There are two distinct sides to Ian Stroughair’s career. On the one hand, there are his star turns on the West End stage in Cats, Chicago and Fame and teaching gigs at Pineapple Dance Studios.

On the other, there’s Velma Celli, a sweet-voiced drag queen with a growing nationwide fan base.

Velma Celli

Thomas’s of York, 3 Museum Street, York

Fri Sept 18 @ 8pm

£11-£16.50

Buy tickets

“Both are very different,” says Ian. “There’s nothing quite like opening a show in the West End.

“If you’re a musical theatre actor, that’s where you want to be. My Velma show started out as an extra thing I did on the side to keep my brain ticking over, and now that’s become a success.

“I love the freedom that comes with it being my own work. I can do and sing whatever I want because it’s my baby.”

Ian Stoughair - the man behind the phenomenon that is Velma Celli
Ian Stoughair – the man behind the phenomenon that is Velma Celli

Velma first emerged when Ian was understudying in Chicago and ended up playing the role of Mary Sunshine, a female character. He explains what happened next.

I played opposite Jerry Springer (the man, not the opera) in that role, which was weird but wonderful, as he’s a really nice guy.

That was my introduction to drag and my way of learning to be believable as a woman.

Cult attraction

This experience planted a seed that blossomed at Madame Jojo’s in London. Ian and a few friends decided to pep up an evening out by cross-dressing, he ended up singing on stage and was asked to come back with his own show.

Since then, he’s become a cult attraction in the West End – and the east too, appearing as a drag act in the Queen Vic during a short spell on EastEnders.

Camp and fabulous

So how does he describe the Velma Celli experience?

For me it’s all about the singing. I pick songs to make people feel a certain way.

I’ll do something camp and fabulous like an impressions medley, then I’ll move on to an acoustic, heartfelt, really lovely moment to portray a song as it was written, before it was over-produced.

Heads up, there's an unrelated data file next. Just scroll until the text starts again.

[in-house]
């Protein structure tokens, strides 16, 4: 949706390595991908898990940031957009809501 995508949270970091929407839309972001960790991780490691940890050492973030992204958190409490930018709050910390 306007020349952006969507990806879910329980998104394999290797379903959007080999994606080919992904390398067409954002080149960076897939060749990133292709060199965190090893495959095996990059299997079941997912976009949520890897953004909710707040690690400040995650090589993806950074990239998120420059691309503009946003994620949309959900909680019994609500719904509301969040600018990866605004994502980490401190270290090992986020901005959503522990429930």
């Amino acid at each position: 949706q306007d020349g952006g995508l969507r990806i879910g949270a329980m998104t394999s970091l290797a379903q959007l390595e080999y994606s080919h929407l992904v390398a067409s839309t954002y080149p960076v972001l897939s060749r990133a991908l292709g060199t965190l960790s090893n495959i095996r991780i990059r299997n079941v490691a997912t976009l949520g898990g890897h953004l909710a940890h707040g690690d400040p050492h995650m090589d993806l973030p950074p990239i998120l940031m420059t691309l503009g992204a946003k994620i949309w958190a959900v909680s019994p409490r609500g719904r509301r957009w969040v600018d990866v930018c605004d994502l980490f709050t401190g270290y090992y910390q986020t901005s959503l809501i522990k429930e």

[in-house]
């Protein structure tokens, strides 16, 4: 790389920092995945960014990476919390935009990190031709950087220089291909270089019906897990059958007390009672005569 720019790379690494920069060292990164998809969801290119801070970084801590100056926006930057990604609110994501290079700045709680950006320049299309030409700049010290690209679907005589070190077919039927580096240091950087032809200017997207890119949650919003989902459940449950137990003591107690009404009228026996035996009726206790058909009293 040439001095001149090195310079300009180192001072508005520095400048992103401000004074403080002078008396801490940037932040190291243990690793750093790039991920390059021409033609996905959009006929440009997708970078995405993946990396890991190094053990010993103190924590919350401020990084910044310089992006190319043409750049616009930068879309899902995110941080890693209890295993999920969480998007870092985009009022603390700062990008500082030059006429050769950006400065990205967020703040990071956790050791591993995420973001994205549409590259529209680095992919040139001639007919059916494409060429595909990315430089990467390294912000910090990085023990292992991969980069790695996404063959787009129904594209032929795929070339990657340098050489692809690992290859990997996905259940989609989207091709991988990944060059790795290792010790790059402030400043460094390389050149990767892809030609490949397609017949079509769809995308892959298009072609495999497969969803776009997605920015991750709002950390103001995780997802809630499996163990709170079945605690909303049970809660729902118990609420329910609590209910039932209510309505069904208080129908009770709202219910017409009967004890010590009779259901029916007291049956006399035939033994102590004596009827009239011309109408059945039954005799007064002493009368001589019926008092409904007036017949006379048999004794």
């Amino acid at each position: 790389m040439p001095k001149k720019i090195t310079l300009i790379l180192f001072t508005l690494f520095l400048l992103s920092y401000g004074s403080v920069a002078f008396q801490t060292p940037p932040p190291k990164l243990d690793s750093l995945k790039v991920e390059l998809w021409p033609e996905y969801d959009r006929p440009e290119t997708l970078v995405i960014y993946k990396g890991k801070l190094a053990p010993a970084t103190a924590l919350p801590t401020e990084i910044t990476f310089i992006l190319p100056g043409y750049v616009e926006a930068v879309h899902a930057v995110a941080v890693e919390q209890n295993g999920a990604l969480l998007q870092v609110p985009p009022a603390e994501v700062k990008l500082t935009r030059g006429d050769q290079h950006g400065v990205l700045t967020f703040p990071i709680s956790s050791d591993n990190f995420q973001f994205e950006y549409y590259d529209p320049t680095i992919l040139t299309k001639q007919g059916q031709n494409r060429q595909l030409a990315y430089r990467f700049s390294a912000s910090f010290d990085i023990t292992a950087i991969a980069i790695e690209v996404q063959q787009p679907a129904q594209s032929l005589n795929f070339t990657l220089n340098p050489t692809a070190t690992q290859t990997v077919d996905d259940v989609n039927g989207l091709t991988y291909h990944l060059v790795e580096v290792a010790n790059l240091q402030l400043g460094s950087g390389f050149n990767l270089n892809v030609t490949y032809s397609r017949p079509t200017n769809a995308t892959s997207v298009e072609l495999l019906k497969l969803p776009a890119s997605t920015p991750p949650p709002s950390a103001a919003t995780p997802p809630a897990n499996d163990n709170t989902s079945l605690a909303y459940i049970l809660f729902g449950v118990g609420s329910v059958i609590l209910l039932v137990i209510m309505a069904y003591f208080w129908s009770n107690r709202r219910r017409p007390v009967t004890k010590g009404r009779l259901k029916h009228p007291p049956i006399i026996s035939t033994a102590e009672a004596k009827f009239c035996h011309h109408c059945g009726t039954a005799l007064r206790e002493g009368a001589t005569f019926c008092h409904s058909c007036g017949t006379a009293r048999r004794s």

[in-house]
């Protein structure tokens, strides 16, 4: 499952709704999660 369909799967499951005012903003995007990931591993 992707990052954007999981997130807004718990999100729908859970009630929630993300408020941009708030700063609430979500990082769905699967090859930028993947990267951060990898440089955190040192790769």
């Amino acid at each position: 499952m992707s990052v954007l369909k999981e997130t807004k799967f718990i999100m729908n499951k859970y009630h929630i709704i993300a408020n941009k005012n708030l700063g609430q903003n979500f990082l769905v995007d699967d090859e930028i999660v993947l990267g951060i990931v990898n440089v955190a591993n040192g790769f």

Quite often songwriters try to take you on a journey. I work out what that journey is and act it out.

Singing and acting

Audiences often assume that, as a drag act, Ian won’t be able to sing or act, and that they’re in for a night of the lightest of light entertainment.

But they get so much more than lip-synching in sequins – although, according to Ian, that can be a very good thing.

Don’t get me wrong, we all need that. I love to go along to a cabaret venue or gay bar and see a fabulous drag queen being ridiculous.

But with my show, it’s nice that people are touched, and they feel like they may have learned something.

From EastEnders to York Railway Institute, Velma Celli knows how to put on a show
From EastEnders to York Railway Institute, Velma Celli knows how to put on a show

This is the first time Ian has brought his definitive show back home to York, where he began his acting career at 14 in a York Theatre Royal production of Kes. He’s clearly looking forward to his unusual homecoming.

You’re not necessarily going to see a drag queen in Betty’s but I do think York’s ready and has progressed. People are really embracing Velma Celli.

I like that they’re intrigued, because it gives me a chance to show them what drag and cabaret is all about. It’s a great responsibility and I want to make sure I do it well.